Depending on the options available, and your organisation’s needs, you may need to consider access to premises properly configured for IT systems. This may include having raised floors; power and cooling for IT systems and people; sufficient electrical power, and; voice and data infrastructure.
Data: This is primarily an area to look at in terms of preparation. Key areas are backup of data in accordance with specified RTO and RPO requirements and methods of data storage. You should also consider data protection capabilities at the alternate site.
Suppliers: You should identify and establish contracts with primary and alternate suppliers for all critical systems and processes, including the sourcing of people.
Translate disaster recovery strategy into DR plans
When disaster recovery strategies have been developed they can be translated into disaster recovery plans.
The main task here is to take the steps outlined earlier that concluded with your response strategy and add a new stage: recovery action steps.
For example, if the issue is failed server hardware, the key recovery action steps will be to verify the cause of the outage, obtain and install a new server, test it and fail systems back to it.
Developing DR plans
A disaster recovery plan should provide a step-by-step description for responding to an unplanned outage. The goal is to have an easy-to-use and repeatable set of steps that allow recovery of IT assets and to return them to normal operations within the limits set out by your RPOs and RTOs.
The structure of the DR plan
These are the main sections that should be included in a disaster recovery plan:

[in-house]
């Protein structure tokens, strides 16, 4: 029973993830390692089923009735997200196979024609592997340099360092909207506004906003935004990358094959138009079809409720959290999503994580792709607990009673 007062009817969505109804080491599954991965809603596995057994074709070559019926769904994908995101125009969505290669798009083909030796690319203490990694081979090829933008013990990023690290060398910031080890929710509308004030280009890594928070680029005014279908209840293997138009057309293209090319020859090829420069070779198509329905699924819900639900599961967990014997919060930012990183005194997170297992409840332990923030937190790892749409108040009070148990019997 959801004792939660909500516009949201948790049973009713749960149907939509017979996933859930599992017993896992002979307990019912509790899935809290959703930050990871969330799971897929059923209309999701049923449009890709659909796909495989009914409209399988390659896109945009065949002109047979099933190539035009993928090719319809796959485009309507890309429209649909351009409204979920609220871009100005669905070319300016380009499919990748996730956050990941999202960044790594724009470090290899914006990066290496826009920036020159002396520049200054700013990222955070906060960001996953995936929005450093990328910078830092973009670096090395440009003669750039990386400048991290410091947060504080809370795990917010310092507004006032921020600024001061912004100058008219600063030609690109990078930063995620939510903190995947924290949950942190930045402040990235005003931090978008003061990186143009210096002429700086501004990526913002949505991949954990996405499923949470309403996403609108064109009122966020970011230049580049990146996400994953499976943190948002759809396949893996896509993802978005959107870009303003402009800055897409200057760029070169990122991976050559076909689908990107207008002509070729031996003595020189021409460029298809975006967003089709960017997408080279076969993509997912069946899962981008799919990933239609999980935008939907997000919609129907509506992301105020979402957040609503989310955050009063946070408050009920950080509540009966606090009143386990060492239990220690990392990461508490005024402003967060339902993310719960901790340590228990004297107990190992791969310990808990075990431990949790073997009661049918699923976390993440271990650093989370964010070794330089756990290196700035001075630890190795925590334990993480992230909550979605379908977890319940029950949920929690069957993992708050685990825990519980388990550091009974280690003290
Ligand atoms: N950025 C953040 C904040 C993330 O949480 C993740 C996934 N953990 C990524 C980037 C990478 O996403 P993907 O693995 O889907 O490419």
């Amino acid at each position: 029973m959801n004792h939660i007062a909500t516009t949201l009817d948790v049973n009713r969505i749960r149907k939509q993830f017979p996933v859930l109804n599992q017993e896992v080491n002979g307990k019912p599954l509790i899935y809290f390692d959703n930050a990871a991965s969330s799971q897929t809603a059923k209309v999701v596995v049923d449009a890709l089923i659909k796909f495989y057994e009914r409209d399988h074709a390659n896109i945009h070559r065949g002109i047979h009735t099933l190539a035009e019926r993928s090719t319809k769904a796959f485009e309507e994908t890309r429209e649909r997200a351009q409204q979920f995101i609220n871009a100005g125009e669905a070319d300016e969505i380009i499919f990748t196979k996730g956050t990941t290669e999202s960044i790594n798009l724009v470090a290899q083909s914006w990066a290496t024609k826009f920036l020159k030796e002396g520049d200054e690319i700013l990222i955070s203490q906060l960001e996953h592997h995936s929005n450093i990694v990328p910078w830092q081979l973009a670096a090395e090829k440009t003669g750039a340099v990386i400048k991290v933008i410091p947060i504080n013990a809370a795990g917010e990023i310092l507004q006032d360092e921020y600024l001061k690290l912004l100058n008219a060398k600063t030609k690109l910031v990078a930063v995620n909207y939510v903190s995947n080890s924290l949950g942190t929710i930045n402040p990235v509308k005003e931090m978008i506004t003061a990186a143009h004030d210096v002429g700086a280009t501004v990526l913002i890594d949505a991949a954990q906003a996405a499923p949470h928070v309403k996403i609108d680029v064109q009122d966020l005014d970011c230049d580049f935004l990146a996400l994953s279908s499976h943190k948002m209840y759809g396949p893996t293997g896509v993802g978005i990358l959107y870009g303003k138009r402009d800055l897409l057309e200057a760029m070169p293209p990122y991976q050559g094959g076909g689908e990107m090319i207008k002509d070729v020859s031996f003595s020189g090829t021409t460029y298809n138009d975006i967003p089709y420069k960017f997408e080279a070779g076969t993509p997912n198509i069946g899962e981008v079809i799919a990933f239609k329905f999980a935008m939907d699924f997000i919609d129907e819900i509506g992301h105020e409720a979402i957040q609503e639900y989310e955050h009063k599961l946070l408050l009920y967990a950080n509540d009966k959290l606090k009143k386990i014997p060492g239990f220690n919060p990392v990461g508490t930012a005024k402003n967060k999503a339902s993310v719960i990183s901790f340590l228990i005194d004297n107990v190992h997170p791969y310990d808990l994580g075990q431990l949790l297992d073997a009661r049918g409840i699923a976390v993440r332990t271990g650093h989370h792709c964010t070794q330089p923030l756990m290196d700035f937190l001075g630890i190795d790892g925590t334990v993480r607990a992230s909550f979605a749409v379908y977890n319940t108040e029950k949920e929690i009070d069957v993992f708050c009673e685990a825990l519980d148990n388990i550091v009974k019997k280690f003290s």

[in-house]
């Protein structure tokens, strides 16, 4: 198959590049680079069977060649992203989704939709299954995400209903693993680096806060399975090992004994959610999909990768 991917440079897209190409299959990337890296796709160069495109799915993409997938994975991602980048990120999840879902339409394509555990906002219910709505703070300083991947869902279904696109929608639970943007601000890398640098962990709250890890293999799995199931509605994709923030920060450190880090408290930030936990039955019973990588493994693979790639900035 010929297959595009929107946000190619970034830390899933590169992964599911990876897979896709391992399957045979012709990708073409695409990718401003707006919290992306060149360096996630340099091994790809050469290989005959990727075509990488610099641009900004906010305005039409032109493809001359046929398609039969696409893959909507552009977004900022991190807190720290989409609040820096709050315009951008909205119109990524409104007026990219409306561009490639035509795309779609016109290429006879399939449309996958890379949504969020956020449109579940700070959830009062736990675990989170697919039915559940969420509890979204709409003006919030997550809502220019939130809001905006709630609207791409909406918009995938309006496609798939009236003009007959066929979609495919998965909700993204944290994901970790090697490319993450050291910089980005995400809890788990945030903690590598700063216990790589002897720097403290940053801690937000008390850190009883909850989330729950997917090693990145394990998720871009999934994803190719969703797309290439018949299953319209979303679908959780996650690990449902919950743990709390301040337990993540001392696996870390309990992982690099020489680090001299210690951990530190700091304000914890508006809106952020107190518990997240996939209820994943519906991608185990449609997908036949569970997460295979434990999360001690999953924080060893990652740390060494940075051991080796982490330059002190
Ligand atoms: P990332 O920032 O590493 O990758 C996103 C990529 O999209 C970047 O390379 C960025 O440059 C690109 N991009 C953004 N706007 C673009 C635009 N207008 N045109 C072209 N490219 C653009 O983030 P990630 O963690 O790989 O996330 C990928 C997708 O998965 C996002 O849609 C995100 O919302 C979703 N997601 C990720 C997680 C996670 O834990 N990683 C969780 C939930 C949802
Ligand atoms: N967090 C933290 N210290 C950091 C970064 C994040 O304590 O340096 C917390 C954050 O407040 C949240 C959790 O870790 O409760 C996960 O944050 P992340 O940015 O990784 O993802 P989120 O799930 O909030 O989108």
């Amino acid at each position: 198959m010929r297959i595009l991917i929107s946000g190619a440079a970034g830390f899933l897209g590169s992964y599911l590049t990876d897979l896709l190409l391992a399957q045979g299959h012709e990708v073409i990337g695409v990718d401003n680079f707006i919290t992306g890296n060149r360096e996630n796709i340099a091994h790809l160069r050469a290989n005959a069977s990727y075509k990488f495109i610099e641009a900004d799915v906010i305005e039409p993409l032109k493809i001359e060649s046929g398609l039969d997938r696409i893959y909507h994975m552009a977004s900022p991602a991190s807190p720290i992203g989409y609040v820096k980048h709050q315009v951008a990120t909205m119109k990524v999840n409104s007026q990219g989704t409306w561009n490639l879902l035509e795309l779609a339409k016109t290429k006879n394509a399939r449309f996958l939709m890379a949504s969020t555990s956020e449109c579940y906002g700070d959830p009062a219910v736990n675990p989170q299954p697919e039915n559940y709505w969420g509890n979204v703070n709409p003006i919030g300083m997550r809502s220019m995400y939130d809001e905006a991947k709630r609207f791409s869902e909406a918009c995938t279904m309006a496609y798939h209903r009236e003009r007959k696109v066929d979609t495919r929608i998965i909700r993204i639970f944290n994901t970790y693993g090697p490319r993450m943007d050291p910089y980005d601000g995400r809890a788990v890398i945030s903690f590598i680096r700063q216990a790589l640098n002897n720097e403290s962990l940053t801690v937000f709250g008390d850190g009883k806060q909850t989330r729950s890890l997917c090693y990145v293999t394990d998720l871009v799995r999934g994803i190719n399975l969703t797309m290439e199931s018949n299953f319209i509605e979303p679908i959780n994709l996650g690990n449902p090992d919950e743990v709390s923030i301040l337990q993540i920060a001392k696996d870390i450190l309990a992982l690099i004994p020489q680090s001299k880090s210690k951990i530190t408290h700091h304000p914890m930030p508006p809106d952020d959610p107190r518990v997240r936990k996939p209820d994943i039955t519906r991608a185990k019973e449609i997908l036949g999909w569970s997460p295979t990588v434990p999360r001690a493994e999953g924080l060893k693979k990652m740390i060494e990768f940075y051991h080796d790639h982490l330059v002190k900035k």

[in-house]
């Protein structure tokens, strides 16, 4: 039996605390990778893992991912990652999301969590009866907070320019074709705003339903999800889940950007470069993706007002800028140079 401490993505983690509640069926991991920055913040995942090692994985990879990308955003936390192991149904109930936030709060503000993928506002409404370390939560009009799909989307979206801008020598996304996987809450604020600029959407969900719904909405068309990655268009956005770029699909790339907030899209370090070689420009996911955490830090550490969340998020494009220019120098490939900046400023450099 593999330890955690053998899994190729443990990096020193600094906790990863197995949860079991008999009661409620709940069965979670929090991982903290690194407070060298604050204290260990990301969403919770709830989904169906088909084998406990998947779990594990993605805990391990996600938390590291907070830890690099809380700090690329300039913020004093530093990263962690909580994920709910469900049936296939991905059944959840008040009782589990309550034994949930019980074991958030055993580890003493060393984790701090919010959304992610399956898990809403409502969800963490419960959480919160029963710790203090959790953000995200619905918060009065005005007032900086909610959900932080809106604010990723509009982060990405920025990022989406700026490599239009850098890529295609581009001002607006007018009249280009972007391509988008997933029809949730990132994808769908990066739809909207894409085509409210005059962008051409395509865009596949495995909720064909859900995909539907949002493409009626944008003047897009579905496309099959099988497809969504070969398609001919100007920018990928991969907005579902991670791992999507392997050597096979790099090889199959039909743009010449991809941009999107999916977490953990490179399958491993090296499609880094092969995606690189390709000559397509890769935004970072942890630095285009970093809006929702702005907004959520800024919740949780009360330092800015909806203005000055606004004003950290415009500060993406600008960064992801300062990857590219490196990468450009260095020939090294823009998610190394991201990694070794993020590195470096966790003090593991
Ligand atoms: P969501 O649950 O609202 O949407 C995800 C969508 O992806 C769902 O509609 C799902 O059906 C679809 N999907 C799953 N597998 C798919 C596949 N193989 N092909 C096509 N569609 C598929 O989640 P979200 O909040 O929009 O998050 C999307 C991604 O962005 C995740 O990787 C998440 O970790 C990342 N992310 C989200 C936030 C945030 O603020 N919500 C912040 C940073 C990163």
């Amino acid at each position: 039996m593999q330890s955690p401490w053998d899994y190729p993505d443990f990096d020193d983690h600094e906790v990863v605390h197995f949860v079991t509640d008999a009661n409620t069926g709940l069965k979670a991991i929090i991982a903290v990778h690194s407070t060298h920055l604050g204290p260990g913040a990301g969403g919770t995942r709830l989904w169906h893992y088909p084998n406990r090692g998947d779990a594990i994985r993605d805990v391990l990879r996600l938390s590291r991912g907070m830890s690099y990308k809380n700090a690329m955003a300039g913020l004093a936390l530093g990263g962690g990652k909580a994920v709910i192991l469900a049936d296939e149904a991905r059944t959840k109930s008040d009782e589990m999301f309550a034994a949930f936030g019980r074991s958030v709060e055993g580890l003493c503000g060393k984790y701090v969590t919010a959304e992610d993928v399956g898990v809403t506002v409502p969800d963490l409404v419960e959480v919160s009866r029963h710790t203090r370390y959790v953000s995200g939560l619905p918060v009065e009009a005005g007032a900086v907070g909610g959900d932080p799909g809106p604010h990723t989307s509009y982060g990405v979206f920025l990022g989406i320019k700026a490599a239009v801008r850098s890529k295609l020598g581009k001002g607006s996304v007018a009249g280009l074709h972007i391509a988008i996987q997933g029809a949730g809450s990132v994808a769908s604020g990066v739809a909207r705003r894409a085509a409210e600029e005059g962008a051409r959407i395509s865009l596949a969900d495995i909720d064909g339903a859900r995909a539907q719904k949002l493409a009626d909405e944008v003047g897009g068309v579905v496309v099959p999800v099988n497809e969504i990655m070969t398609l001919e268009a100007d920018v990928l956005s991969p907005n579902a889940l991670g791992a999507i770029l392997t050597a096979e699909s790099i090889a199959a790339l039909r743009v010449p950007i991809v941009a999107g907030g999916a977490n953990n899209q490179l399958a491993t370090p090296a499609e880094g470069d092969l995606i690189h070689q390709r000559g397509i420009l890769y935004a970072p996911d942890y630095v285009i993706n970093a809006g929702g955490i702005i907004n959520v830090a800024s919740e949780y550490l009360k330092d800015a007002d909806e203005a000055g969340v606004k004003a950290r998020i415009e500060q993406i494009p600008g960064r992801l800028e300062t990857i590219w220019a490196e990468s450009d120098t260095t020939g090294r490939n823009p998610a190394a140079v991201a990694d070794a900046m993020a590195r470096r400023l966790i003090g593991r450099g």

Introduction: The initial pages of the DR plan should describe the overall organisation-level response to emergencies. The purpose and scope of the IT disaster recovery plan within that should be outlined also. Who has approved the plan, who is authorised to activate it, and a list of other relevant plans and documents should all be cited.
Roles and responsibilities: Roles and responsibilities of disaster recovery team members should be set out. It should give their contact details, any spending limits if equipment has to be purchased, for example, and their precise role and responsibility in a disaster situation.
Incident response: An incident response process should be described, the aim of which is to quickly assess situations, determination their severity, contain the incident if possible or appropriate and to notify management and other key stakeholders.
Plan activation: Based on the findings from incident response activities, the next step is to determine if disaster recovery plans should be invoked, and which elements in particular according to the situation faced.
Document history: A record should be kept of disaster recovery plan document dates and revisions. It should include dates of revisions, what was revised and who approved the changes.
Procedures: These are the response and recovery activities as specified in the plans – the recovery action steps – and are the core of the document. The more detailed these are the more likely it is that the IT systems will be recovered to normal operation.
Appendices: At the end of the plan, these can include systems, networks and application topologies and inventories, including dependencies, plus contracts and service-level agreements (SLAs), supplier contacts, and any information useful to the recovery process.
The creation of the disaster recovery plan is only the start of the process. For a DR plan to work if it is called upon will need to be tested. It will need employees who are fully aware of your DR plans, that know their responsibilities in case of disaster and have been trained to play their part.
The only way to ensure the best chance for DR plans can succeed in bringing systems back from an outage is to test them regularly and to ensure that they are kept up-to-date, with regard to people and physical assets.